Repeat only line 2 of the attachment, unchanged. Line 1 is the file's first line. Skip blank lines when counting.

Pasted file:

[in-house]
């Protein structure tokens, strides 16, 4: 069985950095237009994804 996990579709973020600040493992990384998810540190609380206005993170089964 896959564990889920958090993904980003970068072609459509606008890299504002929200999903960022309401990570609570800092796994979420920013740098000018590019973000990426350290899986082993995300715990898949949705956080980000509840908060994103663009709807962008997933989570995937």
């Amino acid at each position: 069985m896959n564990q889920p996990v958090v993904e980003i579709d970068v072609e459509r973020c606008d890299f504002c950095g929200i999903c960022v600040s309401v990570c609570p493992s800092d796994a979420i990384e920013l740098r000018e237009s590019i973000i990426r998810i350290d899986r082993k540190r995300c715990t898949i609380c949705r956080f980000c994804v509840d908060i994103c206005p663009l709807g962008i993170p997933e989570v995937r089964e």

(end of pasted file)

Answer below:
């Protein structure tokens, strides 16, 4: 069985950095237009994804 996990579709973020600040493992990384998810540190609380206005993170089964 896959564990889920958090993904980003970068072609459509606008890299504002929200999903960022309401990570609570800092796994979420920013740098000018590019973000990426350290899986082993995300715990898949949705956080980000509840908060994103663009709807962008997933989570995937």